Invisible theatre is a form of theatrical
performance enacted in a place where people would not normally expect to see
one; for example – the street, bus or shopping centre. Actors disguise the true
nature of the performance; the unwitting audience is viewing is a scripted,
rehearsed act. This leads spectators to view it as a real, unstaged event.
The form never seeks to be recognized as active
theatre, often done in order to gather the audience’s spontaneous responses
regarding significant social causes. Usually, the art form takes place in
crowded public locations in order to inspire an interactive audience.
originated from the Theatre of the Oppressed, pioneered by Augusto Boal. The Theatre of the Oppressed is a form of
popular community based education that uses theatre as a tool for social
change. It seeks to promote awareness of everyday oppression through
performances that seem spontaneous, but are actually well-planned.
Invisible Theatre requires a significant amount
of preparation. The form requires actors to remain in character even when the
action goes in challenging directions. Performers are encouraged to expect the
unexpected from the public. Invisible Theatre can thus achieve things that most
other forms cannot, as it seeks to remove the barriers between performer and
spectator by creating very accessible conflictual situations in which people
can rethink their assumptions and engage with sensitive issues they might
concept of Invisible Theatre works because it is easy to walk into what you
know is a stage performance, give it half your attention, then walk out
experiencing a false, foggy sense of realisation and feeling ready to change.
Invisible Theatre, on the other hand, provokes a much more realistic response
from your part to whichever situation had been depicted.
It calls attention to the actual approach
humanity has to issues where someone is oppressed or downtrodden. It gives
people the liberty to properly reflect upon their instantaneous actions in an
uncomfortable scenario. Every reaction, even ignorance, or no reaction – is of
absolute importance as it is a direct reflection of societal mind-set.
Augusto Boal, a Brazilian dramatist, writer
and politician, is best known for his immense efforts in the field of theatre.
He adopted the profession to address and incite awareness for social issues. He
created the Theatre of the Oppressed, a form of interactive drama envisioned to
transform spectators as performers.
Boal began his career with the
Arena Theatre in São Paulo in 1956; he was its director until 1971, during
which time he developed his theories. One of his tactics
involved the use of Invisible Theatre. Boal believed each individual possessed
the capacity to act in the theatre of
their own lives. These actors remain viewers as well as reactors, which carries forward the
possible direction for the project. He encouraged his audience to take part in
demonstrating their suggestions, eventually leading to
the term, spec-actors.
When made aware of the empowering
influence the practice often left on his audience, he was able to transform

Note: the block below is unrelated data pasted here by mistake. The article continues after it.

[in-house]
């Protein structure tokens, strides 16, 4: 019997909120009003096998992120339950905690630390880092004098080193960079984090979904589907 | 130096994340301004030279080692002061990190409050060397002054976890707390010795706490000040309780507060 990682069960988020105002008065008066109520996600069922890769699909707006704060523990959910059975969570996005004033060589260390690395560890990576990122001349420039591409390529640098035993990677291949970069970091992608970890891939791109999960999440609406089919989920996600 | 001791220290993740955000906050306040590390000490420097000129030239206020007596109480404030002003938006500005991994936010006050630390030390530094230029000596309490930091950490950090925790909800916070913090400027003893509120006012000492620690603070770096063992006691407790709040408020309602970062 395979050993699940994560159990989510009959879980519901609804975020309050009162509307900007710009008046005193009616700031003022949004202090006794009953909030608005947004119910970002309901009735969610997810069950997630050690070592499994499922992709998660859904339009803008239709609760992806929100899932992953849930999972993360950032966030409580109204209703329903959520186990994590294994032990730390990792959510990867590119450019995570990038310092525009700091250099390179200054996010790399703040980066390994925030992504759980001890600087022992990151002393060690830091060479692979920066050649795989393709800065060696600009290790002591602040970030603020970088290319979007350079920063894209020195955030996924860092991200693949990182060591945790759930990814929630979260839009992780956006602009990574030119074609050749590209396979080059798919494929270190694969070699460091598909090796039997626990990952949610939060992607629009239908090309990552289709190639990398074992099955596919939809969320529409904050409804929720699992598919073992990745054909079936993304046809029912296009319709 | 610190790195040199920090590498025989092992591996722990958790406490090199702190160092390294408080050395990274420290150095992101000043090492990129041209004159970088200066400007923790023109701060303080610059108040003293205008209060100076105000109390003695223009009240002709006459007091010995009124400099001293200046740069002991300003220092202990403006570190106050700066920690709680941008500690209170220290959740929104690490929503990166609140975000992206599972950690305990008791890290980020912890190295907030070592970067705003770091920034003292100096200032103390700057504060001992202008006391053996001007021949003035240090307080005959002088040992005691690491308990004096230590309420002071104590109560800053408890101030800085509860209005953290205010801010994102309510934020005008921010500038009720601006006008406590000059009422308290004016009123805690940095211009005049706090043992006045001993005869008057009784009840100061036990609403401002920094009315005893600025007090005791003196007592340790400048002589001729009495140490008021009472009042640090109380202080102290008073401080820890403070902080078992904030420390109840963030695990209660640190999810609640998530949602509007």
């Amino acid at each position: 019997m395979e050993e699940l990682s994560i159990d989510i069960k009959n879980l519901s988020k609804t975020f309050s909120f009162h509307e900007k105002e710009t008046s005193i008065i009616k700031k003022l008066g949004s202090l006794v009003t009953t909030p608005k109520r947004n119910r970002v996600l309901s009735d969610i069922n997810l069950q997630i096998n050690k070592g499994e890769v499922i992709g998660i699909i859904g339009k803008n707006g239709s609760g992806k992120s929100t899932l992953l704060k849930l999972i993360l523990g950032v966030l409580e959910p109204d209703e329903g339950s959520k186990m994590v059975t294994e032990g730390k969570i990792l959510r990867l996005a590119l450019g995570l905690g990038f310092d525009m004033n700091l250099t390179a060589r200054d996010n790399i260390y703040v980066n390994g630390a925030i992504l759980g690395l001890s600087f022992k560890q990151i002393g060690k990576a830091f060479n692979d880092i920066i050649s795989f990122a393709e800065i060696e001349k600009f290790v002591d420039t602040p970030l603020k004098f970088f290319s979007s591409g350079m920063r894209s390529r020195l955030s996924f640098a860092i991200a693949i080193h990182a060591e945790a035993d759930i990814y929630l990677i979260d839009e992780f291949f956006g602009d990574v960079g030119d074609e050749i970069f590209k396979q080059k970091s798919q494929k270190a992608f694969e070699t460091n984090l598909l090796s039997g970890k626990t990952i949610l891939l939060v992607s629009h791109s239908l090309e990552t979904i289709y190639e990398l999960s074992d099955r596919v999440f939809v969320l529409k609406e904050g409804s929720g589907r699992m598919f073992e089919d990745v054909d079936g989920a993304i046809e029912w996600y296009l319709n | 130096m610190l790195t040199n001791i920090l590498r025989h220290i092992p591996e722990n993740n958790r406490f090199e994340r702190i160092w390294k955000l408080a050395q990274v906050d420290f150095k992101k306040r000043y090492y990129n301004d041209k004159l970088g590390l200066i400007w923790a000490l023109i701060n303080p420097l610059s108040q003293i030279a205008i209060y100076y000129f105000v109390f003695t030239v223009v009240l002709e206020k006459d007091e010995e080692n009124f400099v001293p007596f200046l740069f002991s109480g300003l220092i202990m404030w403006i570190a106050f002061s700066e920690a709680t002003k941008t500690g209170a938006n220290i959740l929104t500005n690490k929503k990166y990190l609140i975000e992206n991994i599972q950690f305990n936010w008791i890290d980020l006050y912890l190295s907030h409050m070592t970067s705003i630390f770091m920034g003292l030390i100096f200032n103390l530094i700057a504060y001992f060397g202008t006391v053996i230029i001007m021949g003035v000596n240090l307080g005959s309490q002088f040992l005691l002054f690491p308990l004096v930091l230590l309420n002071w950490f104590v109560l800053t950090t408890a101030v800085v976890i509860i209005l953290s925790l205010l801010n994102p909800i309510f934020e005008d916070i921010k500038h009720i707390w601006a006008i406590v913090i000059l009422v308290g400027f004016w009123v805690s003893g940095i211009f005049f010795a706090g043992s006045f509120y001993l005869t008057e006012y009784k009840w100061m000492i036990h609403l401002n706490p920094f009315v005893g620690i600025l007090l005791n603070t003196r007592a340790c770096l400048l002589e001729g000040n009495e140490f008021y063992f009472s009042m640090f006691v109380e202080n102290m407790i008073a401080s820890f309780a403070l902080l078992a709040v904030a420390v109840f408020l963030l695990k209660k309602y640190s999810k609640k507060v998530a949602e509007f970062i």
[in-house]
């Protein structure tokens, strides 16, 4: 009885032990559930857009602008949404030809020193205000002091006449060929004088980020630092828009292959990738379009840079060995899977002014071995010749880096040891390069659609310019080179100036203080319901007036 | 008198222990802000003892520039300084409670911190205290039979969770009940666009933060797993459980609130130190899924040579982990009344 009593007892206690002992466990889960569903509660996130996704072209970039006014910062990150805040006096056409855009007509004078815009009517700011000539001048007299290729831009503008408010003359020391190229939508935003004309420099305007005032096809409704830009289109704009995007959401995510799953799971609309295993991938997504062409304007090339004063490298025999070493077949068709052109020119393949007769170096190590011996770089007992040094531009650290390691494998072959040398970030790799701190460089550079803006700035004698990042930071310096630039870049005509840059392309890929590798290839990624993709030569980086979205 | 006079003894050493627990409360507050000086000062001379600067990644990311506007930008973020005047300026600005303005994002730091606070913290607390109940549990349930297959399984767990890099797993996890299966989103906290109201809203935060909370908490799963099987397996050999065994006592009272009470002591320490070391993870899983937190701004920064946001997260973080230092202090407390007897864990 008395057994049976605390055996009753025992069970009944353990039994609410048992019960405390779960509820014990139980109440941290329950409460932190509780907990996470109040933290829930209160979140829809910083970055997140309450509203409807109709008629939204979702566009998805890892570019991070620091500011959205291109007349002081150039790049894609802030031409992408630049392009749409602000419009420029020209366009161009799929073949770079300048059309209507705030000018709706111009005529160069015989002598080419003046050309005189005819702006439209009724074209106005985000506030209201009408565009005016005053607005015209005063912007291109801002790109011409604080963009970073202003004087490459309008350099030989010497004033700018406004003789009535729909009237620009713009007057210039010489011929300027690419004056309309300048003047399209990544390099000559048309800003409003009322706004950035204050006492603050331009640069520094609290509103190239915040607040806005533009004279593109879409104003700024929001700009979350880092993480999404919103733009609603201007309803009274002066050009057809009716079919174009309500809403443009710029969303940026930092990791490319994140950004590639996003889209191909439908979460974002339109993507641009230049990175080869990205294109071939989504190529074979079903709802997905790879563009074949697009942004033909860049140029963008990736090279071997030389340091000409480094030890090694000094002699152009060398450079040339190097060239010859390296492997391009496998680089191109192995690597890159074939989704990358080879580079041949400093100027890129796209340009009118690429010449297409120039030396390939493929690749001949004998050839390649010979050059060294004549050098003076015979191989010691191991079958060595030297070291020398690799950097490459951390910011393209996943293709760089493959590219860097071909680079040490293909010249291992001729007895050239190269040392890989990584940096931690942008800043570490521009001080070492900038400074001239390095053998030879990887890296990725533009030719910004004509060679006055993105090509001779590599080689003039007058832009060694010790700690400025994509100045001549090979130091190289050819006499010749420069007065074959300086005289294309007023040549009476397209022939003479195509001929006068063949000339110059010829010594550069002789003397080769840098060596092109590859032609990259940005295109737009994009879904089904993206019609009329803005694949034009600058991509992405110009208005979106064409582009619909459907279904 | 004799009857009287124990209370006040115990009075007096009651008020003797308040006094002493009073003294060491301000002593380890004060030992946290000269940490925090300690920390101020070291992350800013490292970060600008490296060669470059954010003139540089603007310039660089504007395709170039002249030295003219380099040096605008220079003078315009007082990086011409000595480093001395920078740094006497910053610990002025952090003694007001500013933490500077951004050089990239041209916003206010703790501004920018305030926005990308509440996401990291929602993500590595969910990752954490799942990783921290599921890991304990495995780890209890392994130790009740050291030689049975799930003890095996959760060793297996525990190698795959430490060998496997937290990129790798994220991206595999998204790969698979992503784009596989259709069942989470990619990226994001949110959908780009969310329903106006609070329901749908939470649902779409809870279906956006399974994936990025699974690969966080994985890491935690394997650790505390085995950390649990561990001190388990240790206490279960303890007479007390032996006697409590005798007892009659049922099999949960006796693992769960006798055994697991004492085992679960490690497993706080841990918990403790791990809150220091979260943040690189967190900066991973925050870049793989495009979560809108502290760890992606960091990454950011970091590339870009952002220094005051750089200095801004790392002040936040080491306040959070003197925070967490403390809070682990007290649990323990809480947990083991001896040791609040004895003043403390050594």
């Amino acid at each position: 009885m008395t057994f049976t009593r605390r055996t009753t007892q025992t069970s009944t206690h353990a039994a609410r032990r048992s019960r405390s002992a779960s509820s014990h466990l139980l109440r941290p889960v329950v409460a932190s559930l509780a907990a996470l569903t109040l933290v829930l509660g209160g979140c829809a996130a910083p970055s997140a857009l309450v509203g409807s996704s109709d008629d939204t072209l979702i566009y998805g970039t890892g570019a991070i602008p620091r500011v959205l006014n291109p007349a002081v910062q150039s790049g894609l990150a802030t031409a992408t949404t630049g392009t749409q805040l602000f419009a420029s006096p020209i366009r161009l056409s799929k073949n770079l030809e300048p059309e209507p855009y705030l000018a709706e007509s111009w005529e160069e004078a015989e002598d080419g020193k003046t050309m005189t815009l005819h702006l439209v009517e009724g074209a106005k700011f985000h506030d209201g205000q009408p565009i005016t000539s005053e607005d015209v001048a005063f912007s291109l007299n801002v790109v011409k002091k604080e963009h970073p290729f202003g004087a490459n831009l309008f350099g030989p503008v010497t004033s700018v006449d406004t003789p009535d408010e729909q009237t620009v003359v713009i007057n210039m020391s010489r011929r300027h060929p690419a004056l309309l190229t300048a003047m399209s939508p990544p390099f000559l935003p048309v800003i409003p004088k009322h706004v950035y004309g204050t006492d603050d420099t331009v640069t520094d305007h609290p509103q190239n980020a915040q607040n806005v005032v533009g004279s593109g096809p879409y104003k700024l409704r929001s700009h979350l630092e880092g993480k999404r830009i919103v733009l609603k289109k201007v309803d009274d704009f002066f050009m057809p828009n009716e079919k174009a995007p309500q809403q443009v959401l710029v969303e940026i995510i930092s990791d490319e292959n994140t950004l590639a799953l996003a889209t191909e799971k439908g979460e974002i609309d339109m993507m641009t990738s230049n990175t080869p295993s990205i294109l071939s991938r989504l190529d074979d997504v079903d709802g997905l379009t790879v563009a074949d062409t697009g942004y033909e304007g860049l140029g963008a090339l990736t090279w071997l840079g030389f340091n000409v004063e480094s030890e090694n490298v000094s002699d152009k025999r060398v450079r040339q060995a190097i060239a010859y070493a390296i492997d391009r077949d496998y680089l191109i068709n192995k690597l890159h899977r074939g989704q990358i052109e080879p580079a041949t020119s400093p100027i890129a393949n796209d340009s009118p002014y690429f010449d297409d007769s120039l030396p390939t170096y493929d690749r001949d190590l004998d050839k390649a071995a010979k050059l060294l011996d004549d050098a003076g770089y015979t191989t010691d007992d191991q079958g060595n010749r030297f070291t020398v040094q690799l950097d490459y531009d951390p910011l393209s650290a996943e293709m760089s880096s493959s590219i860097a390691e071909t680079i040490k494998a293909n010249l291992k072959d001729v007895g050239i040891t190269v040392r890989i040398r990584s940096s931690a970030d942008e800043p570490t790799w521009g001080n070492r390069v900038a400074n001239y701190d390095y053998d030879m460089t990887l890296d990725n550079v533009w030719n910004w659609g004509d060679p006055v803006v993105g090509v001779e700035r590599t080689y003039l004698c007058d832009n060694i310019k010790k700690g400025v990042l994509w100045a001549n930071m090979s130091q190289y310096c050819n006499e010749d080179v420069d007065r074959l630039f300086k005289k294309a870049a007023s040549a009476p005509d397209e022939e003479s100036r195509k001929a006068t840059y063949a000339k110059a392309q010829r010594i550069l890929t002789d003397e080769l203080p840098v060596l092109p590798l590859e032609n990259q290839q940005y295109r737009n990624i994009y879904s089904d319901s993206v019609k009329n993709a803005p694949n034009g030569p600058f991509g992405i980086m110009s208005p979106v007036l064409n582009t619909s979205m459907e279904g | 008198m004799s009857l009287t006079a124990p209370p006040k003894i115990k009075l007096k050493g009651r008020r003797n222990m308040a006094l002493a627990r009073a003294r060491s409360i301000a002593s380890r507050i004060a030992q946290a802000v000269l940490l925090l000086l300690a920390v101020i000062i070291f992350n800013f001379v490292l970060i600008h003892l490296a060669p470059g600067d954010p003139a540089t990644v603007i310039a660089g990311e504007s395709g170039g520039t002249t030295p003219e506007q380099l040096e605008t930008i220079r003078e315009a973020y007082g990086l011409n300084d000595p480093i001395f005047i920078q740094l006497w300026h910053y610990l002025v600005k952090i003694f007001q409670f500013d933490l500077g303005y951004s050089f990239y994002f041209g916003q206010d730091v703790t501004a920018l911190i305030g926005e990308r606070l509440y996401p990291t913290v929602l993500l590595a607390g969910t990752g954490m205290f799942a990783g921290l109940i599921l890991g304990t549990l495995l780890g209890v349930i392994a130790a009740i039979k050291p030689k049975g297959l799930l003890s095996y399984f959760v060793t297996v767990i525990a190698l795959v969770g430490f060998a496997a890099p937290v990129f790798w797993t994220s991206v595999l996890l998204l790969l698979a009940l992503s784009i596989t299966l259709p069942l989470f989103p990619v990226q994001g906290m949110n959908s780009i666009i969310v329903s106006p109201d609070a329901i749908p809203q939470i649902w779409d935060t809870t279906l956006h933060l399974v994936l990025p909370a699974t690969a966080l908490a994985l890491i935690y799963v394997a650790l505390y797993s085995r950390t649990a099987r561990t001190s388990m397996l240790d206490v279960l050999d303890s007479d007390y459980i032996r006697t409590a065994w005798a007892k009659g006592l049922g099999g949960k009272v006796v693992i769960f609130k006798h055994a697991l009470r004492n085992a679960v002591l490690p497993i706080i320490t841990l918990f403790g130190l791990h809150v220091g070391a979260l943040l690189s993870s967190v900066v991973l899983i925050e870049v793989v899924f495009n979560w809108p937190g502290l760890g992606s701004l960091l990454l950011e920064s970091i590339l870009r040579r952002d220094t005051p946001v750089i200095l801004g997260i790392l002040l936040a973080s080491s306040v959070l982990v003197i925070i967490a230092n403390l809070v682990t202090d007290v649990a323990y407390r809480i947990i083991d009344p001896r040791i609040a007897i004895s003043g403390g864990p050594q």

theatre as a medium for fundamental activism. Unlike conventional theatre, his
practices allowed the audience, conjoined with the performers to provide space
to carry the performance in a variety of directions.
Jailed for his political activities, Augusto
Boal showed impressive commitment to the art and his efforts will always be
appreciated. His concepts contradict the idea
that theatre is merely naive entertainment, but rather, a potential to create a
new future together. Augusto Boal used to say “the theatre itself is not
revolutionary; it is a rehearsal for the revolution.”
A few observational takeaways from these
performances were that actors portray every-day people. There rarely
fantastical, mythological or unrealistic characters involved. Secondly, performers
are required to act casually and naturally – as if it were real life itself –
in order to sell the act.
must remain in character, completely regardless of the audience’s
interventions. Next, it is important to note that volume of dialogue is tricky.
While it is integral for the performers to be heard, it needs to be just enough
to attract attention without appearing staged. Lastly, improvisation is a
technique that plays an integral role in the presentation of Invisible Theatre.
Theatre of the Absurd
Established in the 1970’s, the Theatre of
the Absurd stated itself to be of, by and
for the people engaged in the struggle for liberation. It refers to a literary movement in drama popular
throughout Europe. Originating from post-world war two, it was written
largely by European writers dating back to the 1950s. It was largely influenced
by the political turmoil, scientific breakthrough, and social upheaval that
were going on in the world at the time. The
atrocities of WWII are considered influential events to the movement,
highlighting the precariousness of human existence.
Laughter and fantasy were a few of the many
tools utilized to satirize our absurd world. The absurd stands for that which is devoid of purpose. It is theatre
that seeks to represent the absurdity of human existence in a meaningless
universe by bizarre or fantastical means. It is drama that utilizes the
abandonment of conventional dramatic form; in order to portray the futility of
human struggle in a senseless world.
Theatre of the Absurd uses distorted, abstract or illogical speech as it
focuses on the philosophies of existentialism, frequently discussing the
meaning behind human existence and the purpose of life. These stories are
repeatedly based on a world without meaning, or the actors being controlled as
puppets by outside forces. It uses dark humor, with the use of repetitive
actions, cynical plots and parodies with attempts to dismiss reality.
Absurdist works rarely follow a
clear plot, and what action occurs serves only to heighten the sense that
characters (and human beings in general) are mere victims of unknown, arbitrary